One Million Tiny Plays About Britain is the brainchild of writer Craig Taylor, a footloose Canadian who arrived in London and kept up an old habit of recording everyday episodes and snippets of conversation. This perspective of the outsider looking in, the "foreigner with the notebook", allows him to create a peculiarly affecting portrait of life in the UK. Here, the Watermill Theatre and Jermyn Street Theatre have taken a handful of Taylor's snapshots and injected them with a real verve, energy and often, poignancy.
We begin with a pair of clucking ushers, stealing mints from coat pockets, but are soon transported around the UK - a Belfast record store, a fruit and veg market in Stratford-upon-Avon, a café in Russell Square, a street in Sheffield. All the sketches are performed by the same two actors, Emma Barclay and Alec Nicholls, and the device used to link the episodes is inspired: the production team have turned the stage into a mock-up bingo hall, with a flashing number board and gold streamers, and scene changes are announced by a sardonic caller ("Two fat ladies, 88. A tea room in Lichfield"). These interludes are as entertaining as the sketches - the two performers increasingly show signs of comic exhaustion as they peel off more layers, often with striptease-style synchronicity, and hastily rearrange the props onstage.
But that's not to take away from the brilliance of the plays themselves. Barclay's types are perhaps more complete - she nails the upmarket Londoner and farmer's market frequenter, and perfectly captures the intonation of the inquisitive child and the slangy drawl of the mouthy teen. Nicholls is more chameleonic, with a greater range of expression - the way he browses a menu over his glasses, one leg over the other, immediately brings a middle-aged man to life. At another point he becomes an office worker, talking inanely on the phone while stuffing in a sandwich. As Taylor has noted, sometimes, especially in London, conversations aren't overheard, but simply so loud and invasive that they are impossible to escape.
The content ranges from hilarious - a hen-night scrap on the 'Toon', stage-fright in the gent's - to touching - a builder trying to restore the dignity of a page 3 girl with a Snickers bar, an elderly lady trying to make small talk with a Ukrainian leafleter ("are you delivering the circular?!"). Refreshingly, given Press Night was on the night before Brexit, party politics were noticeably absent, though sketches did show a GP practice stretched to breaking point, and the lack of empathy at an asylum seekers' centre in Croydon. The darker themes were found in the personal rather than the political: some snapshots touched on marital breakdown, mental illness, or the loss of a family member. Two teenagers in a Swansea McDonalds discuss the suicide of a fellow student, while a gay man with bandaged wrists lies in hospital, his mother seemingly oblivious to his despair.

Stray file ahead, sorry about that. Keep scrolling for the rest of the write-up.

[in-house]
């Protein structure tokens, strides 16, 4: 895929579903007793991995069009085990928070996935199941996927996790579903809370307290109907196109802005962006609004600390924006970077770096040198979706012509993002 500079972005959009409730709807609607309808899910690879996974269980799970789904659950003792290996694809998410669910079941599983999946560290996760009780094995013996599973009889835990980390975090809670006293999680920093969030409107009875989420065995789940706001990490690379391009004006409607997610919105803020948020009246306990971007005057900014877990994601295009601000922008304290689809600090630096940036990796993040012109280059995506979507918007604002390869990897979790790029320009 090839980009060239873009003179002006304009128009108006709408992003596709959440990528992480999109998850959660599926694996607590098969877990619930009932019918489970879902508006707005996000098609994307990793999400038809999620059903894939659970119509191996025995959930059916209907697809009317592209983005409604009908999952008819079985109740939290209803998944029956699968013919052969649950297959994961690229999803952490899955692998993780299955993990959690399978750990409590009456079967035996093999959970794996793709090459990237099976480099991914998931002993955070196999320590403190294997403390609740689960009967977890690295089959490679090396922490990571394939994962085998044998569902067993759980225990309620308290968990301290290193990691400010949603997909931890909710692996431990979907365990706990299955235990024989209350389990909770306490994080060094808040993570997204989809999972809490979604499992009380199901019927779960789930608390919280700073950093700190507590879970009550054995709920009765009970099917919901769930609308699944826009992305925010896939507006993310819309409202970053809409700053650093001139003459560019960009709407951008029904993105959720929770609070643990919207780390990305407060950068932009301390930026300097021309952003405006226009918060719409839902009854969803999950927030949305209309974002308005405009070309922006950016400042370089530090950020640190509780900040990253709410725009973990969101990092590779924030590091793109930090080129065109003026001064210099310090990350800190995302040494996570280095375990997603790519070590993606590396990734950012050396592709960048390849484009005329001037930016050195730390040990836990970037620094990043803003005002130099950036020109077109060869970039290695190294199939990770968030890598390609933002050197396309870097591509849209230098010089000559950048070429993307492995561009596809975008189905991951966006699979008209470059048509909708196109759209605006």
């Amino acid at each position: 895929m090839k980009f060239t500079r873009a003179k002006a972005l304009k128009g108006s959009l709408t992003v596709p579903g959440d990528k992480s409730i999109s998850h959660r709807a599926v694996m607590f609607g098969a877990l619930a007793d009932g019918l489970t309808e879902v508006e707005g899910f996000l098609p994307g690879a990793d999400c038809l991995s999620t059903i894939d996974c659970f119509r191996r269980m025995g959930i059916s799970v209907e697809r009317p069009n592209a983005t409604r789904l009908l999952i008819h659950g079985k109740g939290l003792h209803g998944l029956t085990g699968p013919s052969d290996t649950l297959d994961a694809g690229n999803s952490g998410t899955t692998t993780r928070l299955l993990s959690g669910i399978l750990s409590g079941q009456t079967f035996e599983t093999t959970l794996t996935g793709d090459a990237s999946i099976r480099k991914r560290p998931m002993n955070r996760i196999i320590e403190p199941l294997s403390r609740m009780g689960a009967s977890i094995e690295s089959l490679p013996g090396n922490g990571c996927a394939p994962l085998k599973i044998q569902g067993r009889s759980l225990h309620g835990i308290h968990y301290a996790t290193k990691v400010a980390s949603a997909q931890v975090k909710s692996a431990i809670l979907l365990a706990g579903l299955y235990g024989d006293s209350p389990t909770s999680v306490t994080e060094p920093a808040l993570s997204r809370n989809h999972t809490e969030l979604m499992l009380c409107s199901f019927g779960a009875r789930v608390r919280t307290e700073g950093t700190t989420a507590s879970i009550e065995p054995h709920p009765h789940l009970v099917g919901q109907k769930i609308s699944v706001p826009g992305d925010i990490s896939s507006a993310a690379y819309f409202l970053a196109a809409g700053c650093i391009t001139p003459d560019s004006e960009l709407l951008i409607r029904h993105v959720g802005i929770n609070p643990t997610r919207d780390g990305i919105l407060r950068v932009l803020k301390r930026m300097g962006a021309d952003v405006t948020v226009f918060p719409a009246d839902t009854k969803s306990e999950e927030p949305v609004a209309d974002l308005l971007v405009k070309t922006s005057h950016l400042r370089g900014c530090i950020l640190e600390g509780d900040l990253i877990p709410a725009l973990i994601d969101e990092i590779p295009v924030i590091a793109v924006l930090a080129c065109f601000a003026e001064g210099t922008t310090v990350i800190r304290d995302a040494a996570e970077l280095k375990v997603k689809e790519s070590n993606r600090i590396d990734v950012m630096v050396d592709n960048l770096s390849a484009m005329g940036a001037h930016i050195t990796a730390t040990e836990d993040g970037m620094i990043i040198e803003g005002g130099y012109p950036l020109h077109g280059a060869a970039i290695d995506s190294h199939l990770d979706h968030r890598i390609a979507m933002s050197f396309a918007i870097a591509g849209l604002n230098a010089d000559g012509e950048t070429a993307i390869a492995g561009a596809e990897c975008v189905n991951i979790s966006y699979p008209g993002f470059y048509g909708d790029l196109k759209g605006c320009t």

Despite these moments, together the sketches form a raucous, colourful collage, especially with a post-interval game of bingo thrown into the mix. It's tempting to try and reconstruct the whole, to use some kind of theatrical kintsugi to piece together the fragments. Has Taylor captured Britishness here, or something more human - our ceaseless, well-meaning attempts to fumblingly connect with one another, no matter how different we seem? The final sketch perhaps says it all. Two park-keepers argue while picking up rubbish, the props and costumes strewn across the floor, before finding a pleasing surprise amongst the debris that brings their conflict to an end. Every single scrap of life, this hilarious, touching patchwork of plays reminds us, has a little meaning in it.